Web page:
Meanwhile, while young Mia is running away from her problems, young Elena (played by AnnaSophia Robb) gets pulled back to them. Around this same time in the early ’80s, Elena awakens in the Shaker Heights duplex with a sunny mood of optimism as the Talking Heads’ “This Must Be The Place” plays overhead. She’s about to start back at work after her third child and plans to ask for a promotion on her first day. She may even be able to finally convince Bill that it’s time he leaves the DA’s office for a more financially stable job and to let her mother help with a down payment on a house so that they can move out of the duplex. Bill even whispers to her that “last night was fun” with a mischievous grin when he walks out the door.
Nothing, however, goes according to Elena’s plans. Her boss, who is the same rude man from the first episode who mocked her for taking six whole weeks of maternity leave for each kid, has promoted someone else to the position she wanted. And also — surprise! — she’s pregnant again. This makes things tense with Linda, who has just suffered a miscarriage, and Elena’s mother, who tells her that even though they picketed for abortion rights that procedure is “not for people like us.” “You have money and resources and there’s no reason that you can’t have another baby” Elena’s mother says, trudging out the classic argument that abortion is only for certain kinds of people. As Elena replies meekly, “is not wanting one a reason?”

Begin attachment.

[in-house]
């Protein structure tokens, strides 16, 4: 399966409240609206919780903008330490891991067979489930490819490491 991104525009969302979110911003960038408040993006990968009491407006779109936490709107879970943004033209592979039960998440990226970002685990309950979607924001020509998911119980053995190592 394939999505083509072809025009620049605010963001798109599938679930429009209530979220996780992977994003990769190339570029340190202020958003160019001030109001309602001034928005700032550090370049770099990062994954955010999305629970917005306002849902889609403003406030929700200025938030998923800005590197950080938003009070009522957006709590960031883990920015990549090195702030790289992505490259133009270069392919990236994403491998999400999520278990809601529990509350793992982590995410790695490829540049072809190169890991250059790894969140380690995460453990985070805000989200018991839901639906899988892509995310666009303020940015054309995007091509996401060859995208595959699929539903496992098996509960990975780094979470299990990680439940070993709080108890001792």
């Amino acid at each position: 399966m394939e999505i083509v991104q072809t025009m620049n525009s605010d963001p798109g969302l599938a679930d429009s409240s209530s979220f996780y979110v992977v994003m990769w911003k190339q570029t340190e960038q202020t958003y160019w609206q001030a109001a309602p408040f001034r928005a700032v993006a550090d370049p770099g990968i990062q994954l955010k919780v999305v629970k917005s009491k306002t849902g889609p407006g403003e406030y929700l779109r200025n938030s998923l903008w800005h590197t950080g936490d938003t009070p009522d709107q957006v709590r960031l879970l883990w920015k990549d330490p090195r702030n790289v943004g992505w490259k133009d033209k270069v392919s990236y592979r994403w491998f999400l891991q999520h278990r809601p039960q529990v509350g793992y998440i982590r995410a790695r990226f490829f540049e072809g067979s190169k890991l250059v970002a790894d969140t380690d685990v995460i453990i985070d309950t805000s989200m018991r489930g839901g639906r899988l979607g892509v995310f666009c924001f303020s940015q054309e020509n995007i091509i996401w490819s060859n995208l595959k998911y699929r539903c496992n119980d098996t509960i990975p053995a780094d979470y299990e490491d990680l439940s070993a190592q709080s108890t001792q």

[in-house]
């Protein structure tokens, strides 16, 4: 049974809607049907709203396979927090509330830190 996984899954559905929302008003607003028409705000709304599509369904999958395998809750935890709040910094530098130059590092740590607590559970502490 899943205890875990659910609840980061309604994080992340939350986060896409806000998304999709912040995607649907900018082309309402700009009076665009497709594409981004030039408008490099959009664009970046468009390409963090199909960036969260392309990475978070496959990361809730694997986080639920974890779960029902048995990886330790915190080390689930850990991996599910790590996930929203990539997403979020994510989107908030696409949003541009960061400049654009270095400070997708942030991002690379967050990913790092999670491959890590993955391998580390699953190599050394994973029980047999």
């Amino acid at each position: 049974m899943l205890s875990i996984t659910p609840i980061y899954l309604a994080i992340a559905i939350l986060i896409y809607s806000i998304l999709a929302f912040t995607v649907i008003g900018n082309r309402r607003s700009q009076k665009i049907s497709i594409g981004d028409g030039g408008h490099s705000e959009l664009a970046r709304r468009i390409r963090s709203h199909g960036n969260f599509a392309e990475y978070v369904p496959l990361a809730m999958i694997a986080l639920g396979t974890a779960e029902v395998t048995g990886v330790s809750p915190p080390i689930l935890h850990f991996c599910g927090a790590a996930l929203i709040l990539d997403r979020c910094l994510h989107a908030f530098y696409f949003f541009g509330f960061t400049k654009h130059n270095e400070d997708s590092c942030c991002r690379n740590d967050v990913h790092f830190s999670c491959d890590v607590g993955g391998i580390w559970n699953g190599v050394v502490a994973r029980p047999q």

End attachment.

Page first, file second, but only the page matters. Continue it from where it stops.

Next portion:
You know who is totally on board with having another baby? Bill. He’s completely giddy and hopes it’s another girl. He also seems to believe that four kids isn’t that different from three, suggesting he has not spent much time trying to manage three kids.
A few months later, Bill is eating his words. The new house they bought is in shambles and the baby won’t stop crying and can’t nurse. He’s at work at his new law firm and Elena’s dealing with it all as best she can. She’s still in her pajamas, so she bundles up all four kids and drives to the store to buy out all the formula in Ohio — only to get home and find that the water’s been turned off for the remodel. Bill doesn’t have time to be there to help, so she breaks some plates and cries. He comes home that evening with jugs of water just in time for her to storm out, saying that she’s going to buy a pacifier for baby Izzy.